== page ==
The money you save for your children’s and grandchildren’s education will probably be the most important investment you will ever make. These funds will, in turn, become a new investment in a child or grandchild’s future, with the potential returns measured in lifetime earnings, career satisfaction, and even the ability to help educate their own children. With stakes this high, your ability to understand the complex template of sources and methods of educational funding has implications that can last for generations.
FAFSA, the Free Application for Federal Student Aid
All students and their families are expected to contribute toward their college costs. The Expected Family Contribution, or EFC, is dependent on many factors, and the U.S. Department of Education will require you to fill out a somewhat complex form, the FAFSA, which they will use to determine your EFC. The results are sent electronically to the colleges’ financial aid offices, where this information is used to determine eligibility for loans, grants and work study. The FAFSA can be daunting; it is a complex form, so much so that there are any number of companies that will charge a fee to help you fill it out. Additional information is available at www.fafsa.ed.gov.
UPromise is a college saving service, designed to harness the purchasing power of parents and family members. The entire description of the program is available at www.upromise.com, but here’s how it works. First, it’s totally free to join. When you or your family shop at any of 22,000 selected retailers, 8,000 restaurants, or selected online merchants, amounts from 1-5 percent (and as high as 25 percent) of your spending are credited back to your Upromise account. When your account reaches a minimum balance, you can request a check to directly pay tuition costs, transfer it to a 529 plan, or use it to pay down an existing student loan.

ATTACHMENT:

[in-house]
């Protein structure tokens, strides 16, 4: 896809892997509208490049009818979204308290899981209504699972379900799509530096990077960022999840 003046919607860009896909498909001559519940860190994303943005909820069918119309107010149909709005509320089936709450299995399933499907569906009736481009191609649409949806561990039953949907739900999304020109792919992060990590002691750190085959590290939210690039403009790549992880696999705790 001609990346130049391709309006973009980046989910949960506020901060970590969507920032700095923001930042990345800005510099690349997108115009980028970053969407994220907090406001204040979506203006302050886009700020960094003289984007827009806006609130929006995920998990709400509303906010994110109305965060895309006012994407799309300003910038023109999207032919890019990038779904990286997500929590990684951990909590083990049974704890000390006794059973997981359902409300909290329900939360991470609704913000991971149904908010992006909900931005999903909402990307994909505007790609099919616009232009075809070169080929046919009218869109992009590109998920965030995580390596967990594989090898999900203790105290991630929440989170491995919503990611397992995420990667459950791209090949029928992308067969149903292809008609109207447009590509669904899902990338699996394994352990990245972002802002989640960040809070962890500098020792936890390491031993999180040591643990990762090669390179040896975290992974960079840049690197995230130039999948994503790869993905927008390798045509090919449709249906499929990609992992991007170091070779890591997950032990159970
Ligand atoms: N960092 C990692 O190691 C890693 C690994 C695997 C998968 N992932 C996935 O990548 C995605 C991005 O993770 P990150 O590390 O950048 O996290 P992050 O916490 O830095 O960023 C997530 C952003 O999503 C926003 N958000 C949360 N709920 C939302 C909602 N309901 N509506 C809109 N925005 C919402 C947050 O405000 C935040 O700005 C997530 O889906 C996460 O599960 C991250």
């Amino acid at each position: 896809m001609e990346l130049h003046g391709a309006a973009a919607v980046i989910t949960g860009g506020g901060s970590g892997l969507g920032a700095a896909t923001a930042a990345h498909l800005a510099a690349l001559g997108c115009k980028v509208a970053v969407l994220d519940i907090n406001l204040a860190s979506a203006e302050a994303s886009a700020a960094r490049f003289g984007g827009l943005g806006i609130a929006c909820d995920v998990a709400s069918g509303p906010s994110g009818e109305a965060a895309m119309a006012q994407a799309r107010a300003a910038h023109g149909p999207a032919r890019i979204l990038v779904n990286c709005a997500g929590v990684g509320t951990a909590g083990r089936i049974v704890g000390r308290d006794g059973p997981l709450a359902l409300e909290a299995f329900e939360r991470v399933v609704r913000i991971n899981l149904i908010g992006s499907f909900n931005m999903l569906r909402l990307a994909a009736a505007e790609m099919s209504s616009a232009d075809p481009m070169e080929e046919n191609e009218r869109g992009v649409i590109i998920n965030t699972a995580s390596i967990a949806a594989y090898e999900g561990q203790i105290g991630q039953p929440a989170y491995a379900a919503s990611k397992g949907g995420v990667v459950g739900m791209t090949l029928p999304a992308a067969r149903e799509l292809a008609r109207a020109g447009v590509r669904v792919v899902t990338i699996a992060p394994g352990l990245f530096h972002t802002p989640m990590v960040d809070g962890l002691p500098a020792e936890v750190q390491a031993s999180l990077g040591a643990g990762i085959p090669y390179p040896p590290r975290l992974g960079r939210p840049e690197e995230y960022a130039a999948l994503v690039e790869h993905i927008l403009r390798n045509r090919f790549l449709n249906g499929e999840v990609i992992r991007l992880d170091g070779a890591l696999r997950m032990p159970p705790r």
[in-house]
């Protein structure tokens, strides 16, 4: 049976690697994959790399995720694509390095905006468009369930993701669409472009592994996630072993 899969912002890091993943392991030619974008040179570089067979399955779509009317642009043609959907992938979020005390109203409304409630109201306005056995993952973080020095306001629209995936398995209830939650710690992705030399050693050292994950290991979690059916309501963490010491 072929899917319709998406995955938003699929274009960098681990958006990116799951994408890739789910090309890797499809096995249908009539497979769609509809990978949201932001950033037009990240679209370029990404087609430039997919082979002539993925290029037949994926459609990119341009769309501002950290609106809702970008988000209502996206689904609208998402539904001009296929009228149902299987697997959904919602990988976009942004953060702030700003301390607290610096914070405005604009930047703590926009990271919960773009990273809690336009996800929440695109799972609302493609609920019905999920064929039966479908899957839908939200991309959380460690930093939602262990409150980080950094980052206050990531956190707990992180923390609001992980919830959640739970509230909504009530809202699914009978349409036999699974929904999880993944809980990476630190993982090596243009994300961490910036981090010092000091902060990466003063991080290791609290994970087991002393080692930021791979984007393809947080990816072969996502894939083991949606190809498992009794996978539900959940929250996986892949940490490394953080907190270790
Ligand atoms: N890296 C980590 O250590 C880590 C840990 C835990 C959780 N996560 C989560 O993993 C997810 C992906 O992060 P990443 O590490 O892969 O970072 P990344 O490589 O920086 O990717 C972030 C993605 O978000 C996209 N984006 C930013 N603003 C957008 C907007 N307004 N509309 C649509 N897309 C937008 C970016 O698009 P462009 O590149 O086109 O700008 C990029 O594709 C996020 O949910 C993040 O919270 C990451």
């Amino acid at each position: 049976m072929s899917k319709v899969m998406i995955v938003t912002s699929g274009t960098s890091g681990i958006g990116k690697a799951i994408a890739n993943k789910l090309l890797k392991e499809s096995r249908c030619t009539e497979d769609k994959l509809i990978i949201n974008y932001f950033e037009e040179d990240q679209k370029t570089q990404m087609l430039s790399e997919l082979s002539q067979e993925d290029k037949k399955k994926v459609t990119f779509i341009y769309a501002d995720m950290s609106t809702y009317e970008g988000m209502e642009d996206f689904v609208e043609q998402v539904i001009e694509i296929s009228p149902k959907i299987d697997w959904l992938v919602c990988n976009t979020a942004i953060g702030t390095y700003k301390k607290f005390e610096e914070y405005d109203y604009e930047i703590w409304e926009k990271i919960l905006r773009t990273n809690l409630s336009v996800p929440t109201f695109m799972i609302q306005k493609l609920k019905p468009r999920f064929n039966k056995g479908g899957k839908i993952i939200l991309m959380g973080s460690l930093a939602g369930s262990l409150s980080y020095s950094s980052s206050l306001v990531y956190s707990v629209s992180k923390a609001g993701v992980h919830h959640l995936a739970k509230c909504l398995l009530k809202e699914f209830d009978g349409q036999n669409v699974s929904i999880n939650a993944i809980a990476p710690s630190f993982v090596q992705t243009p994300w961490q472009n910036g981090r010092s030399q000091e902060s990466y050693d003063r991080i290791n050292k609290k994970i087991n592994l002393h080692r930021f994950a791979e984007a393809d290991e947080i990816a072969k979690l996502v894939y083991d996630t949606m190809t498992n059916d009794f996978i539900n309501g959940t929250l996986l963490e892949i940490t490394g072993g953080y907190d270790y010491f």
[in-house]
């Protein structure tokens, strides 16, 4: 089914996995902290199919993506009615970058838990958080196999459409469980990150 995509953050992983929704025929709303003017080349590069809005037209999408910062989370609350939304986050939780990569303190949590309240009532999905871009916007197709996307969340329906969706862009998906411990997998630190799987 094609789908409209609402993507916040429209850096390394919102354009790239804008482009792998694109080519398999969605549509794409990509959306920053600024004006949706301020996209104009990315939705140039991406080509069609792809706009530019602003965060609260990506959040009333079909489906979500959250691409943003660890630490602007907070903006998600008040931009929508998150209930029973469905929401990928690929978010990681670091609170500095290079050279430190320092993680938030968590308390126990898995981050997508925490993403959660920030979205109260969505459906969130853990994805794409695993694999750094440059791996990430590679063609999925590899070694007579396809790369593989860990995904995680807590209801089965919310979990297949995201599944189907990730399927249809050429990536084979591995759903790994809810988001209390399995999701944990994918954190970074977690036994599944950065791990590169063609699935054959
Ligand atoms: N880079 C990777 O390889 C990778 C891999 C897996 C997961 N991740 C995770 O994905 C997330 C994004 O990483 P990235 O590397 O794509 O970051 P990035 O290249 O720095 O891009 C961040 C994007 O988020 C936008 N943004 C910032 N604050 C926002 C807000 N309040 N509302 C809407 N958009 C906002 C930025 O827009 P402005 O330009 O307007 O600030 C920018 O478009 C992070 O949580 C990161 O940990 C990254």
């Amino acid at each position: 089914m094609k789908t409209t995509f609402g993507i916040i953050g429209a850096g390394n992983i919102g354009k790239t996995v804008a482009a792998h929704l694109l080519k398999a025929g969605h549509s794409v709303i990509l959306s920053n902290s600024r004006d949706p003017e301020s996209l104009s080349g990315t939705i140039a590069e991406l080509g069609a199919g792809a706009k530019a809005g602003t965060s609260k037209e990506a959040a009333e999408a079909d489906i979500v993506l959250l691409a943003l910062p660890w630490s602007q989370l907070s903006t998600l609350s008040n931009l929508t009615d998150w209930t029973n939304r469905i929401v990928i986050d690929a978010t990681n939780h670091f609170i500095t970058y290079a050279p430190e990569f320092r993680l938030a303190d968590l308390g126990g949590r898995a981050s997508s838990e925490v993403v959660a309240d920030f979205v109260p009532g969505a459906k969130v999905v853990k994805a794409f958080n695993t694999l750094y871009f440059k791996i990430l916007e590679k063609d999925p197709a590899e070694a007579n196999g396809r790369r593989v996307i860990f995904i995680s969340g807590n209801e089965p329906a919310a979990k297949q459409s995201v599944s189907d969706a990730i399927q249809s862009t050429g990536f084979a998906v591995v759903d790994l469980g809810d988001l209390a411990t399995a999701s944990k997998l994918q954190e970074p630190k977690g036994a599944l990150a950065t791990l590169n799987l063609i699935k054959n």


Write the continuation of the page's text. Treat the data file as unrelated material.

Section 529 plans are federally legislated but state sponsored educational plans that have become the college savings vehicle of choice. Qualified withdrawals from 529 plans, used for educational purposes, can be totally free from federal income tax, and in some cases, state tax as well. Every state has its own plan, but if you live in a different state than your grandchild, don’t worry. Any 529 plan can be used at any qualifying institution, regardless of location.
You can find information about “Future Scholars Plans,” South Carolina’s two 529 plans, at www.futurescholar.com. Both are highlyrated; however, the direct plan is only available to SC residents and certain other individuals, while the second plan is offered through Bank of America and is available to anyone. Both use a selection of Columbia funds, and offer static allocations, age-based options, and a fixed rate account. The minimum contribution to start the plan is $250.
These are just a few among many other important educational savings strategies to consider. Prepare yourself with an understanding of the financial aid procedures, what you will ultimately need, how much you can save, your expected rate of return, and an appropriate investment policy for your child’s age and your own tolerance for risk.
Steven Weber is the principal of The Bedminster Group, a registered investment advisor providing feeonly investment, estate and financial planning services. The information contained herein was obtained from sources considered reliable. Their accuracy cannot be guaranteed.